April 28 at the Castro Theatre;
The San Francisco International Film Festival is by far the largest cinema event of the month with nearly 200 films and live programs. Among its many offerings is “A Thousand Thoughts,” the latest brainchild of Sam Green, an Oscar-nominated filmmaker who has been reinventing the documentary form since 2010 with his live cinema collaborations. Here, San Francisco’s Kronos Quartet performs its original score live, accompanying a multi-screen film presentation featuring interviews with frequent Kronos collaborators Philip Glass, Terry Riley and Laurie Anderson; archival footage of the group’s performances; and onstage narration provided by Green. Other festival film/music programs include a celebration of Oddball Films, Stephen Parr’s 50,000-reel collection of offbeat industrial, educational, historical and concert movie montages. Before his death last year, Parr was known for weekly compilation screenings at his Mission District office and for supplying footage to commercial projects like “Milk” and to Hollywood clients such as Ridley Scott. The evening features selections from Parr’s archive paired with live music from Marc Capelle’s Red Room Orchestra, a collective of pop, jazz, classical and electronic composers and performers. A strong contingent of features and docs revolves around the arts and artists. For example, Sara Driver’s “Boom for Real: The Late Teenage Years of Jean-Michel Basquiat” tracks the perpetually broke graffiti artist in the years before he sold his first painting, offering a fresh look at the 1970s downtown New York art scene where Basquiat thrived. “Garry Winogrand: All Things are Photographable” is a portrait of the prolific, post-WWII American street photographer and his work; and “Gauguin” stars the charismatic Vincent Cassel in a semi-fictional account of the post-Impressionist painter’s fateful first visit, in 1891, to the French Polynesian islands that stole his heart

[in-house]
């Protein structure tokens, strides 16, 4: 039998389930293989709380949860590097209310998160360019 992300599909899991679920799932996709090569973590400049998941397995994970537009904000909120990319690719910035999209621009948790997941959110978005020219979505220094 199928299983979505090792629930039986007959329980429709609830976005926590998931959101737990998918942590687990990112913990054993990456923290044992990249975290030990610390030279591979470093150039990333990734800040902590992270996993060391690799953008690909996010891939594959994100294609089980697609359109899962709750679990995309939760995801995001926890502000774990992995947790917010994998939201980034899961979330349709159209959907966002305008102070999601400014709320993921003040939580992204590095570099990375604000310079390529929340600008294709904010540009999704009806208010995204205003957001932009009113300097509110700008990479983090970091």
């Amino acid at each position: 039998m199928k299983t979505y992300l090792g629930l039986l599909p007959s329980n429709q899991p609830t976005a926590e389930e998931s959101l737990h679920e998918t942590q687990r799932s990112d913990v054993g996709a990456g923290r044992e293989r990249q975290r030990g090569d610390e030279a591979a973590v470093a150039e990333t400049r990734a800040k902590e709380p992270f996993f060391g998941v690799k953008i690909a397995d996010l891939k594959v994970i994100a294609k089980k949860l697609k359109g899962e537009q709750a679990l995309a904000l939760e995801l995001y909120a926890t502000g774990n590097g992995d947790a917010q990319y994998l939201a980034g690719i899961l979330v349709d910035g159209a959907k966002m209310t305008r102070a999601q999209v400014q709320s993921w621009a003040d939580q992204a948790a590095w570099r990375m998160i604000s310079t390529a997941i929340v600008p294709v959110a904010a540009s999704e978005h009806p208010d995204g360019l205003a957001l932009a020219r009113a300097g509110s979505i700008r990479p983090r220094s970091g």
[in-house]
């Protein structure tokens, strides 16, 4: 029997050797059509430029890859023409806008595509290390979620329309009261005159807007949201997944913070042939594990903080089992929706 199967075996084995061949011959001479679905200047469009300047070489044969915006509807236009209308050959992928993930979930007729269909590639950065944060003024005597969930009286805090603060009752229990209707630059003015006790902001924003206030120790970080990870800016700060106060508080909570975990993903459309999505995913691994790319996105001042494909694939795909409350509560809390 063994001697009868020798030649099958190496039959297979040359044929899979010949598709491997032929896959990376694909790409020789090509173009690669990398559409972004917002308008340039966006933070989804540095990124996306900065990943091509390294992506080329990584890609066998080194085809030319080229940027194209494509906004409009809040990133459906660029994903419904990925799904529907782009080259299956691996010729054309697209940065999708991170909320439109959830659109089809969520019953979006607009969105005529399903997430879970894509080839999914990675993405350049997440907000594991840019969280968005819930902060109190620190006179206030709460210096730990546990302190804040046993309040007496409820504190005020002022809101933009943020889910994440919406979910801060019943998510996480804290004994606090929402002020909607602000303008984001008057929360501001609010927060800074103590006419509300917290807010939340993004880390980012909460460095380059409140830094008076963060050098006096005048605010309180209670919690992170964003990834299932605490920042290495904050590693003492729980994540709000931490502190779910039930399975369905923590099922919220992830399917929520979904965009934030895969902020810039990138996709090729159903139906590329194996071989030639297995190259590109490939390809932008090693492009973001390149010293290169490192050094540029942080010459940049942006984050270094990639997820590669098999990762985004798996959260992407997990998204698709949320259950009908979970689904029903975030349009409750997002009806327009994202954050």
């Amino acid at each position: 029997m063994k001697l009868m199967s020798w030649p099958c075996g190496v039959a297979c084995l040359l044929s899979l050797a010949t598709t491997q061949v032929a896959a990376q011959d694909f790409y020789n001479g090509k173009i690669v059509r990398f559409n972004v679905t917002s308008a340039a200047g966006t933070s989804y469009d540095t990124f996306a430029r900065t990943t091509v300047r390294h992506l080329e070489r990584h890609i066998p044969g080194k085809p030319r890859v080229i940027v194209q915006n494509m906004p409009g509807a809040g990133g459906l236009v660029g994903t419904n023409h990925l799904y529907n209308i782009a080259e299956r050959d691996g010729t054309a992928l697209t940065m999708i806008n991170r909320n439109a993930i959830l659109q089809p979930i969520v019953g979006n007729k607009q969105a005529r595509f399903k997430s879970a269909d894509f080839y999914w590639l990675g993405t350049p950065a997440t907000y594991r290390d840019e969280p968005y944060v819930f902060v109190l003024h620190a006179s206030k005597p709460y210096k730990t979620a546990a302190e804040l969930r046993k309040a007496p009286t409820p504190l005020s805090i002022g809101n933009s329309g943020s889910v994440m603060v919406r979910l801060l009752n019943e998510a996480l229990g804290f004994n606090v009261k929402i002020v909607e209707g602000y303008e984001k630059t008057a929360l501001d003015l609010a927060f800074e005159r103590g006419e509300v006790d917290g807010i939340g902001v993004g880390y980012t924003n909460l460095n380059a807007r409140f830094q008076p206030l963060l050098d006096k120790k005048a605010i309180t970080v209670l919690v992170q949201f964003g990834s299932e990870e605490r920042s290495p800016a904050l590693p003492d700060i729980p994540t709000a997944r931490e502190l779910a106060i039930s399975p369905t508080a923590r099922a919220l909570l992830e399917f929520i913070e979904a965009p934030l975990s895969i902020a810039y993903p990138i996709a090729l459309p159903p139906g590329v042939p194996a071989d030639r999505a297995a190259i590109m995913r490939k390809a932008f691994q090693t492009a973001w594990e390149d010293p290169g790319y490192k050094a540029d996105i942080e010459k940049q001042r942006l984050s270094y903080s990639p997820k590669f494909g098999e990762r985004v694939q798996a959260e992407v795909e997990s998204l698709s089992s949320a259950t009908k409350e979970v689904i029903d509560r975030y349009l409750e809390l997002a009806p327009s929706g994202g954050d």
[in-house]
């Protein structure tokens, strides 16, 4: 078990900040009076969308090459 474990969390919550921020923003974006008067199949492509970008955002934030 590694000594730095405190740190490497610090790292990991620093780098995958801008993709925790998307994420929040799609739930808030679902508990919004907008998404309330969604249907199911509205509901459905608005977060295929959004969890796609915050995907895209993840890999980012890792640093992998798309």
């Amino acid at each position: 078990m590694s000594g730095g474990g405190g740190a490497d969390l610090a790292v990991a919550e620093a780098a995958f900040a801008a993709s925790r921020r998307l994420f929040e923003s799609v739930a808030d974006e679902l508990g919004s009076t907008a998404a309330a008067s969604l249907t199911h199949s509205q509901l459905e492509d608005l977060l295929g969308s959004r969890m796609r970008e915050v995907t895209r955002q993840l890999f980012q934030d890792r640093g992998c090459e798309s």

and captured his artistic imagination. Amy Adrion’s timely documentary “Half the Picture” shines a bright interrogative light on the reasons why a mere 11 percent of feature films have been directed by women (Greta Gerwig, director of “Lady Bird,” was just the fifth woman in the 90-year history of the Academy Awards to be nominated for best director). Industry professionals inside and outside Hollywood recount their personal experiences and show how they got their start, sometimes with rueful humor; interviewees include Miranda July, Penelope Spheeris and Ava DuVernay, whose “A Wrinkle in Time” marks the first time an African American woman has directed a big-budget fantasy film.
April 4 → 17; sffilm.org/